Born in High Point, North Carolina, Coltrane was adept at alto horn, clarinet and alto saxophone by the time he was in his middle teens. As he became more certain about the path he wanted to take, he moved to Philadelphia and enrolled at the city's Ornstein School of Music and the Granoff Studios, but before he could complete his studies, military service called. Following a tour of duty in Hawaii, he returned to the mainland, added the tenor saxophone to his repertoire and passed through the lineups of several R&B bands before falling in on a more permanent basis with the jazz crowd. He made his first recordings with Dizzy Gillespie in 1949 and was a regular in Johnny Hodges's septet between 1953 and 1954. Although his tone under these various leaders was always hearty, it initially was not terribly different from that of other young saxophonists awed by the artistry of Charlie Parker. But that changed as Coltrane absorbed the influences of a new breed of sax player, including Dexter Gordon and Sonny Rollins, and channeled them through his own worldview. He was a serious person, not a clown, and while he eventually fell victim to the drug and alcohol abuse that proved so damaging to many of his peers, he didn't let his foibles distract him from his mission.
The five sessions Coltrane oversaw as a frontman in 1957 and 1958 weren't revelatory, but an association with Thelonious Monk was stunning, and Kind of Blue, made with Miles Davis, was even better. The modal structures present on Blue are what make it a jazz landmark, but the solos of Davis and Coltrane provide it with most of its fire. Coltrane showed that he could manufacture tension even when he wasn't operating at full speed, piling note upon note in an improvisational fever that's rarely been matched since. At last Coltrane had captured the sound he'd sought for so long. It was time to move out on his own and put it to work.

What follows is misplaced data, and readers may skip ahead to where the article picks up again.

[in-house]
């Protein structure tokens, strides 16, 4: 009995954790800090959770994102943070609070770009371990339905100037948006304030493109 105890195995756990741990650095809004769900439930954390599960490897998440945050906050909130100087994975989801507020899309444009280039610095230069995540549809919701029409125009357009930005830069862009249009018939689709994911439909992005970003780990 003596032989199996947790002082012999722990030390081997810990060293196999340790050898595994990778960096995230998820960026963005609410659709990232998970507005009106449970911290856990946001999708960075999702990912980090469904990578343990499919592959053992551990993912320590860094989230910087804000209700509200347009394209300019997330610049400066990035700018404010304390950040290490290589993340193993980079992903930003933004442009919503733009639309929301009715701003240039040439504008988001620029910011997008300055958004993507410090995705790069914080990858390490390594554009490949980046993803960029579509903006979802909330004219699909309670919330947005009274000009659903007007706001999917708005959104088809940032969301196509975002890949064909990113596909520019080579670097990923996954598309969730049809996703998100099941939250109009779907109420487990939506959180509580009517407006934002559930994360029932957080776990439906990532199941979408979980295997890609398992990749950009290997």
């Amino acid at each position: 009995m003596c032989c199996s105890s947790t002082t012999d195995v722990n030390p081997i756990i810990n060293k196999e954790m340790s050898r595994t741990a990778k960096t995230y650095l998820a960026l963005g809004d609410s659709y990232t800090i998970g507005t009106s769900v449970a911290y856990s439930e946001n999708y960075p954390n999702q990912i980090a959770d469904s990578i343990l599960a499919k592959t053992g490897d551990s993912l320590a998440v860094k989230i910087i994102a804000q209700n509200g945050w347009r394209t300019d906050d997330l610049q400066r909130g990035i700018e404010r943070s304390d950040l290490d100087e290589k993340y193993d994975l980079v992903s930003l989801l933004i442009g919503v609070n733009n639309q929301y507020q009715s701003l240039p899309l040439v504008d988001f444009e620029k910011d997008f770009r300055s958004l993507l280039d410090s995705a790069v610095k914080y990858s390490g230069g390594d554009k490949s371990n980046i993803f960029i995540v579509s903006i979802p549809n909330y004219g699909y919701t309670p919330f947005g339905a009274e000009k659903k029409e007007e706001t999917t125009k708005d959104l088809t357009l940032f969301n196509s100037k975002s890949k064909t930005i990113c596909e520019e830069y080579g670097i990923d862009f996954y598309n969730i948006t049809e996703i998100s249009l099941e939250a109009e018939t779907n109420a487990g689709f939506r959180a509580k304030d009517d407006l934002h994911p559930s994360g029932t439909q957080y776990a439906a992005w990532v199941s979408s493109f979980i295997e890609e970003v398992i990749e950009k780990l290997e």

For his first visit to the studio under Atlantic's auspices (documented on disc one of Champion), Coltrane wasn't yet ready to take giant steps. His accompanists included vibist Milt Jackson and drummer Connie Kay of the Modern Jazz Quartet, a unit whose chamber jazz was deep and tasteful but hardly revolutionary. Moreover, the tracks he chose to survey didn't come from his pen (three were Jackson compositions). Still, Coltrane's confidence is marvelous to behold; saddled with a comparatively commercial format, he still managed to distend the pieces with solos that were simultaneously startling and logical.
These same qualities marked Coltrane's own writing, which came to dominate many of the discs that followed. "Giant Steps, "Naima," "Cousin Mary" and "Like Sonny" (the last a tip of the hat to saxophonist Rollins) are among the most familiar volumes in the jazz canon, and Champion invites us to watch them germinate. The set supplements the widely available versions of the works with numerous alternate takes and false starts--enough to fill the package's penultimate CD. To someone who truly appreciates Coltrane, eavesdropping on the creation of these treasures is akin to seeing Michelangelo pull the statue of David from a slab of stone.